Your final score (130-170) will depend on both your raw score (from 0-40) and the difficulty of the questions you were given on your second section.


What should you do with this information? Nothing. There’s no need to stress about the adaptivity of the GRE - it should not affect your test preparation at all. And, you should NOT try to analyze the difficulty of your second section on test day. Just do your best answering the questions given, to try to maximize your score. 

Registration & test day

You can take the GRE year-round at more than 1,000 test centers across the US and in more than 160 countries. You should schedule your exam well in advance of your graduate school application deadlines. It’s smart to take the GRE about a year before you intend to start graduate school. That way, you can retake it if necessary. You can take the GRE every 21 days (up to 5 times total in a year) and your test results are valid for five years. 

Where do you register?

First, create or log into your GRE user account here. Once you are logged into your account, it will take you to My GRE Home. From there, you can search for test centers and dates and register for your exam. Learn more about testing accommodations for disabilities or health-related needs here.

Cost: Each time you take the GRE, it costs $220.00. However, if you require special accommodations, you likely have to pay additional fees. Learn more about additional services and the need-based fee reduction program here.

Rescheduling or canceling exam: You can reschedule your test for $50 up to four days before your test date. You can also cancel your test for a 50% refund up to four days before your test date. Otherwise, you will forfeit the test fee. You can reschedule or cancel online through your online account.

Can you take the test at home?

Yes, they now offer at-home testing for students who prefer not to visit a test center to take their exam. The exam is administered the same way in the at-home version, which is available around the clock 7 days a week. At-home tests must be monitored by a human proctor, who will monitor the test taker through via camera. The at-home test require the following:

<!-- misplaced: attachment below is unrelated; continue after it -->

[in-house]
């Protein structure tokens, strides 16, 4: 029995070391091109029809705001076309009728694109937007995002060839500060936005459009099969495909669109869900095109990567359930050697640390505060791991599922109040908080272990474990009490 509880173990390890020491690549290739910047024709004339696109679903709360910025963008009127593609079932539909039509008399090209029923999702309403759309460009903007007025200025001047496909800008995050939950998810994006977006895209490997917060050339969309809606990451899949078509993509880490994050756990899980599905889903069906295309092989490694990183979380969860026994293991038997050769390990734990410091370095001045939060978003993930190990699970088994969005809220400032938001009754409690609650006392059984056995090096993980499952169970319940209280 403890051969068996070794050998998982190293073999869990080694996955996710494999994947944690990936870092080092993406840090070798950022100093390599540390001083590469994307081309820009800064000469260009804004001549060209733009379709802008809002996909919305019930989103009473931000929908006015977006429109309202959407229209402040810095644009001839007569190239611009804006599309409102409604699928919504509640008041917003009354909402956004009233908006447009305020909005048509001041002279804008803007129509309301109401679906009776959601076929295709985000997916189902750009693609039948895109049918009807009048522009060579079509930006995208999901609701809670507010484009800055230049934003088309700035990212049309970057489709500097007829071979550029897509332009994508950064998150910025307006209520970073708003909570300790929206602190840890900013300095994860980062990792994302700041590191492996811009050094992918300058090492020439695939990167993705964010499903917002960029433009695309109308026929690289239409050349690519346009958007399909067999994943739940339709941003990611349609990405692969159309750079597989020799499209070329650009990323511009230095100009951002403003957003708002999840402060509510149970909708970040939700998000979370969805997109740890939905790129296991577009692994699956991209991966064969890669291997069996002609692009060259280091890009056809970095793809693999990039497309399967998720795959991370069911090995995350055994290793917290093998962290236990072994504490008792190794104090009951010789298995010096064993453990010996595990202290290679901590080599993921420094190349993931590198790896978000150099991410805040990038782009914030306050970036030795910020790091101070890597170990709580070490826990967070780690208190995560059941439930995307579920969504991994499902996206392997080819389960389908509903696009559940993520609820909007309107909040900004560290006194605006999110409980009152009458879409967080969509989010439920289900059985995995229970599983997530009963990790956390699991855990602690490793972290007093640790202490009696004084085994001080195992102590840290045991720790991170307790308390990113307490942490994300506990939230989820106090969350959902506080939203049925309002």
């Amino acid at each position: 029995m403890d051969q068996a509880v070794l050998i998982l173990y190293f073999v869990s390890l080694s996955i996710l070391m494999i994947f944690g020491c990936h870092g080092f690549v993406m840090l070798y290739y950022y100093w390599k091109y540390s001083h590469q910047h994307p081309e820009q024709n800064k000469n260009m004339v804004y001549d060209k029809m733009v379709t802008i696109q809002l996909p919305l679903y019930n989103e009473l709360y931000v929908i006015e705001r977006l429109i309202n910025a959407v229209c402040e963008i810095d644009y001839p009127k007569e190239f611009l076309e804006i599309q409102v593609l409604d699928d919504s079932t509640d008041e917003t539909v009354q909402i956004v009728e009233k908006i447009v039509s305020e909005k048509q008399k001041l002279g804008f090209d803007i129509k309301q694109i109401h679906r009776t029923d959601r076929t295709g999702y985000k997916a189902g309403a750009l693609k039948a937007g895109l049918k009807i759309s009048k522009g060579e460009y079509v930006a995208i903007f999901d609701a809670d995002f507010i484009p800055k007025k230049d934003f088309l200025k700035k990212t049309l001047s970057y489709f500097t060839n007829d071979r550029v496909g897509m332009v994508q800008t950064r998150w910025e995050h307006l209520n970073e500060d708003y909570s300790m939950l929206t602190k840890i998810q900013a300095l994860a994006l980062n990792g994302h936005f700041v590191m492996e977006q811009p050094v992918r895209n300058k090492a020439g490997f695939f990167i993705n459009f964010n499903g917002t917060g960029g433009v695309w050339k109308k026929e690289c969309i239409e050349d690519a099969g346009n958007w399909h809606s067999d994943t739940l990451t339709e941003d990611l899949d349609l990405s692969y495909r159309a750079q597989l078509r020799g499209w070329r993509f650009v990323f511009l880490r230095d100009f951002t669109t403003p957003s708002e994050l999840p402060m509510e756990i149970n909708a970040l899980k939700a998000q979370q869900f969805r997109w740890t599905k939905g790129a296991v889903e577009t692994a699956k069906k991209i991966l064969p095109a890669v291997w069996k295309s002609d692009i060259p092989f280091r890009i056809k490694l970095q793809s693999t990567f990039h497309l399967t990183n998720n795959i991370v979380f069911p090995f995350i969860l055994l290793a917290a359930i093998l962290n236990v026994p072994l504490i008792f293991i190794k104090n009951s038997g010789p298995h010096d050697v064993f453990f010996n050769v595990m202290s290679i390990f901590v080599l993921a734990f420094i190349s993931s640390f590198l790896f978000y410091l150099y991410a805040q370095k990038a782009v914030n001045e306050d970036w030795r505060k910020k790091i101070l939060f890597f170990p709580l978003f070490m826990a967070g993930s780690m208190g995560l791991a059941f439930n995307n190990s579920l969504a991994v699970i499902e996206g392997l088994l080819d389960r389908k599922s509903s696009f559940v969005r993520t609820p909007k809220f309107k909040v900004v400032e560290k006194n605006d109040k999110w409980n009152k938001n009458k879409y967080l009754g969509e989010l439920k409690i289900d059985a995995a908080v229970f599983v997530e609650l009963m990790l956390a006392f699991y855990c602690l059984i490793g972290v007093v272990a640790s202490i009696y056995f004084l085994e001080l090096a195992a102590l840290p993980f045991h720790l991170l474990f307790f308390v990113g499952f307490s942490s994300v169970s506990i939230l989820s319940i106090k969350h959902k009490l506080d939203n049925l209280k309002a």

• A laptop or desktop computer with a working camera
  • Prior installation of the ETS secure testing browser
  • A mirror or mobile phone to show your proctor your computer screen
  • Valid identification (passport, driver’s license, or other government-issues photo ID)
  • Note-taking material, which can include: a white board with an erasable marker, or one piece of paper inside a transparent sheet protector with an erasable marker

For more information on at-home testing, visiting this ETS page.

What are the testing center procedures?

Show up to your testing center a little early so you can find parking and don’t feel rushed. The moderators of the exam will lead you through all the procedures, but here are a few things you should know about your testing experience:

You will need your valid, government-issued photo ID when you check in at the testing center. See a list of acceptable IDs here. You will not be permitted to take your exam without this.

During check-in, you will most likely get your picture taken and may even be asked for a voice sample. You may also have to undergo additional check in/out procedures, in case you have to leave and return during testing. These can include biometric voice and photo identification, fingerprint identification, videotaping, or signature comparison.

You will be asked to put your personal items, like your cell phone, into a locker at the test center. You will not be permitted to bring personal items or food into the testing room and you will not be permitted to access them during break.

Jewelry other than wedding and engagement rings is also prohibited. ETS recommends against wearing ornate hair clips, combs or headbands, and other accessories on test day, as these may be confiscated by the proctor. So, you may want to avoid clips and accessories altogether!

The testing center will give you a marker board or erasable scratch paper and a dry erase marker, for taking notes during your exam.

What is the test interface like?

Below is an example of the computer interface, showing a quantitative reasoning question. Notice how the interface shows you what section and question you’re on.